We can, of course, engage with more extensive studies into archival records to both verify and expand upon the data presented in Cumberland’s list. This method allows us to ‘check the work’ in published aggregates and concurrently iron out errors made by the compilers. We can link the names in this list with their self-given depositions, as well as the testimonies of eyewitnesses and any of their trial records that may appear in the archives. Duplicate persons can be identified and the common transposition of names rectified, like the many occurrences of Daniels and Davids, Henrys and Humphries, Patricks and Peters. Recruitment patterns can be established and the stadial post-Culloden diasporas traced; motivations can be more closely examined and loyalties explored, all moving toward charting clearer social and geographical patterns of both ideological and practical Jacobitism, domestically and internationally.
This typology of historical data and its subsequent prosopographical analysis certainly does not appeal to all historians, nor does it have to. It can be stultifying and monotonous work at times, but clearly the results can bear much fruit. The methodology briefly outlined here and built into the JDB1745 project competently demonstrates what is possible with customised data architecture and the refocused initiative to re-examine and recodify the archival records of the Jacobite constituency. If this limited study of one single archival list can add many scores of hitherto uncounted persons to the historical record, the possibilities still waiting in British, European, and New World archives are nearly limitless. What we know for certain is that the usual printed studies are no longer sufficient.
Darren Scott Layne received his PhD from the University of St Andrews and is creator and curator of the Jacobite Database of 1745, a wide-ranging prosopographical study of people who were involved in the last rising. His historical interests are focused on the protean nature of popular Jacobitism and how the movement was expressed through its plebeian adherents. He is a passionate advocate of the digital humanities, data cogency, and accessible, open research for all.
 D. S. Layne, ‘Spines of the Thistle: The Popular Constituency of the Jacobite Rising in 1745-6’ (PhD thesis, University of St Andrews, 2016), p.179; Christopher Duffy, Fight for a Throne: The Jacobite ’45 Reconsidered (Solihull, 2015), p. 488; Murray Pittock, The Myth of the Jacobite Clans: The Jacobite Army in 1745 (Edinburgh, 2009), p. 73; Bruce Leman, The Jacobite Risings in Britain, 1689-1746 (Aberdeen, 1980), p. 271.
 See Layne, ‘Spines of the Thistle’, pp. 20-29 for a detailed assessment of published and unpublished sources containing Jacobite prisoner data.
 TNA SP 36/88/33d; 36/88/116; SP 54/34/29c; 54/32/49d; NRS GD 220/6/1662/11-13; ACA Parcel L/H/1-3; TNA TS 11/760/2361; PKA B59 30/72/2-3, 5-11; B59 33/3; NRS E 379/9-10; ACA Parcel L/P/1; DCA Wedderburn of Pearsie Papers, Box 21, Bundles 1-2.
 ‘List of Rebel Prisoners Taken Before, At, and After the Battle of Culloden’ (1746), RA CP/Main Box 69 Series XI.39.22.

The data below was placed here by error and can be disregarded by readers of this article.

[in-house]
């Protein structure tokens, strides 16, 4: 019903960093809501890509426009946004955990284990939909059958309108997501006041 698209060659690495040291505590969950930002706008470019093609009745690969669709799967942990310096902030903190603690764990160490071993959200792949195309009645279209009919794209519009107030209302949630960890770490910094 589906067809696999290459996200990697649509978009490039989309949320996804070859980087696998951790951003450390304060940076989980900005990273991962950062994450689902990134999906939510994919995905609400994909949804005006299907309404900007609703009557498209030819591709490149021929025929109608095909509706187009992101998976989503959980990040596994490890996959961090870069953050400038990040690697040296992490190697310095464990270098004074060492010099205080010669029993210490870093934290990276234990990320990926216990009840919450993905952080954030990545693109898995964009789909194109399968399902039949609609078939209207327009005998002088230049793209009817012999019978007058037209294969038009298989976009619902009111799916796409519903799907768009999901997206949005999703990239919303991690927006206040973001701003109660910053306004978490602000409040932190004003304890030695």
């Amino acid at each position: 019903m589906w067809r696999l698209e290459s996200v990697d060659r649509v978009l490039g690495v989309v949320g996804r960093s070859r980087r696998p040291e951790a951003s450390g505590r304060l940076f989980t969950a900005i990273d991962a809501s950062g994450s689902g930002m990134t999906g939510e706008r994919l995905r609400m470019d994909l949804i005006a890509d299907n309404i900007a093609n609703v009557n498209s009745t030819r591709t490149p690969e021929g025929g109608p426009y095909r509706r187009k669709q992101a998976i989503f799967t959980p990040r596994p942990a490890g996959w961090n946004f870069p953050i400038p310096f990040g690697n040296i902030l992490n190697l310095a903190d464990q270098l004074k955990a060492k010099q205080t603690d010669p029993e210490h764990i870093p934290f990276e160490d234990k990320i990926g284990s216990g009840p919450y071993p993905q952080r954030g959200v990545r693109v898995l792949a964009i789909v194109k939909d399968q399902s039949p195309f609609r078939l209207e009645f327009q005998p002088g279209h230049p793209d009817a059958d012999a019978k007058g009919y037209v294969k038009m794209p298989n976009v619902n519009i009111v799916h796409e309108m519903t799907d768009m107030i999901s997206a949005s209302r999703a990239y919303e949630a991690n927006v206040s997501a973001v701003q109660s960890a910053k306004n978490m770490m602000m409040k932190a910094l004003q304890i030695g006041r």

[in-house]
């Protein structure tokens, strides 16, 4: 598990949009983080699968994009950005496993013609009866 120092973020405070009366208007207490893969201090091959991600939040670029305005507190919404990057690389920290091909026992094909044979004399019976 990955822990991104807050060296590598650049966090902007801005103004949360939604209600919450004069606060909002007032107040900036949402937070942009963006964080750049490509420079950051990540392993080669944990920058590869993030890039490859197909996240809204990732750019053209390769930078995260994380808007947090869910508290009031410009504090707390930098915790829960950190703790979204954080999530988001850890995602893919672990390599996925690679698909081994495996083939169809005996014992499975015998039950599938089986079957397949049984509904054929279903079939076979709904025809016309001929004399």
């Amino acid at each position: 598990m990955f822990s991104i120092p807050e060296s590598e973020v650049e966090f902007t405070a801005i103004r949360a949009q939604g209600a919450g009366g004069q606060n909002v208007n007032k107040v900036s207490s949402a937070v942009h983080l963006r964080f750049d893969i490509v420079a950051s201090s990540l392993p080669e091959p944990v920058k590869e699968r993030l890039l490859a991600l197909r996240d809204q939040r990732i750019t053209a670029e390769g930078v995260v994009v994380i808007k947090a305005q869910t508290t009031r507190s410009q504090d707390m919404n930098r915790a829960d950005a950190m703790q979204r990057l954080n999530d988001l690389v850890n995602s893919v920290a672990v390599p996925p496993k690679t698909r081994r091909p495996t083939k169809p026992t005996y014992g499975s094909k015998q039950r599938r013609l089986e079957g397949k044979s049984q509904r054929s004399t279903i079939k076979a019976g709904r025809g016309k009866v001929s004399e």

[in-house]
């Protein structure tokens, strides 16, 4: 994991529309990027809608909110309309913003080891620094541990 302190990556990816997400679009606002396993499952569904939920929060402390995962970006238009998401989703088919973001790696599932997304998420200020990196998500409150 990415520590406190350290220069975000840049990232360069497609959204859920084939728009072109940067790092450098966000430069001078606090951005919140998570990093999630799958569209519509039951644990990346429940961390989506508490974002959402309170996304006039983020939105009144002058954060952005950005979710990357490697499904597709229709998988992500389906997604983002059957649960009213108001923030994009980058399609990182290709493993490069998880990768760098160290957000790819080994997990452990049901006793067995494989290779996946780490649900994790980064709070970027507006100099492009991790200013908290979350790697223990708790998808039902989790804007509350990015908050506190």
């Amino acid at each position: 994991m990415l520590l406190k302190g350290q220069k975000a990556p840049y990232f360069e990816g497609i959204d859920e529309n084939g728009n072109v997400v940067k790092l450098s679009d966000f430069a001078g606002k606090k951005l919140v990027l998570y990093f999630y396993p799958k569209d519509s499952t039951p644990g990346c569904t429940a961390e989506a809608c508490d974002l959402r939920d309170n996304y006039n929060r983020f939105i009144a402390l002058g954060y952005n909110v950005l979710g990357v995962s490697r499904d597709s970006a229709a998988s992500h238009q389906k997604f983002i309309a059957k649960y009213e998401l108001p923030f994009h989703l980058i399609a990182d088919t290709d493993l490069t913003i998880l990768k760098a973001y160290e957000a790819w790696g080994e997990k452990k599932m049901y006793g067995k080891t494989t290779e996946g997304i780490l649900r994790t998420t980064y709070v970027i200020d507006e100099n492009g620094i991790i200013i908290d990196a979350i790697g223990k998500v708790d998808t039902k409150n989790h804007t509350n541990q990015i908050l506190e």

See Layne, ‘Spines of the Thistle’, pp. 200-201, 253 for more on Jacobite prisoners indicted on suspicion.
 These biographical details are likewise provisionally recorded, usually based upon the skills of the clerks and interrogators who were in charge of collecting intelligence, as well as the time they had to make up their rosters. Many of these details shift, change, or disappear in subsequent government records and should not alone be taken as hard evidence.
 Duffy, Fight for a Throne, p. 401.
 ‘An Authentick Account of Culloden’ (23 April 1746), NLS MS 2960 ff. 121-122.
 It appears that these men were eventually placed on parole at Carlisle pending exchange as prisoners of war. By August 1746, as a list of 351 is noted in TNA SP 36/92/2 ff. 63-68, 348 are mentioned in Carlisle on 2 August, Webb to Sharpe (2 August 1746), TNA SP 36/86/1 f. 18. See also Sharpe to Newcastle (27 September 1746), TNA SP 36/88/2 ff. 103-105; TS 11/157/524.
 Wade’s Declaration of Indemnity (30 October 1745), Scots Magazine (VII: 1745), pp. 537-538; Cumberland’s First Proclamation (24 February 1746), TNA SP 54/29 f. 3c; Cumberland’s Second Proclamation (1 May 1746), TNA SP 54/31 f. 31b.
 Jean McCann, ’The Organisation of the Jacobite Army, 1745-1746’ (PhD thesis, University of Edinburgh, 1963) pp. x-xi; Layne, ‘Spines of the Thistle’, pp. 177-191, 202-203, 228.
 For a much larger demographic study of the Jacobite constituency, see Layne, ‘Spines of the Thistle’, pp. 80-121, 236-246.
 Bruce Gordon Seton, and Jean Gordon Arnot, The Prisoners of the ’45 (3 vols., Edinburgh, 1928-9); Alastair Livingstone, Christian W. H. Aikman, and Betty Stuart Hart, eds., No Quarter Given: The Muster Roll of Prince Charles Edward Stuart’s Army, 1745-46 (Glasgow, 2001).
Banner Image and Figure 2. ‘List of Rebel Prisoners Taken Before, At, and After the Battle of Culloden’ (1746). RA CP/Main Box 69 Series XI.39.22. Image provided by the author.
Figure 1. David Morier, The Battle of Culloden, oil on canvas (1746). Royal Collection Trust. Available in the public domain.
Figures 3-8. Graphics (with own titles) generated by prosopographical analysis. These charts have been generously provided by the author and acknowledgement must be given if used or cited.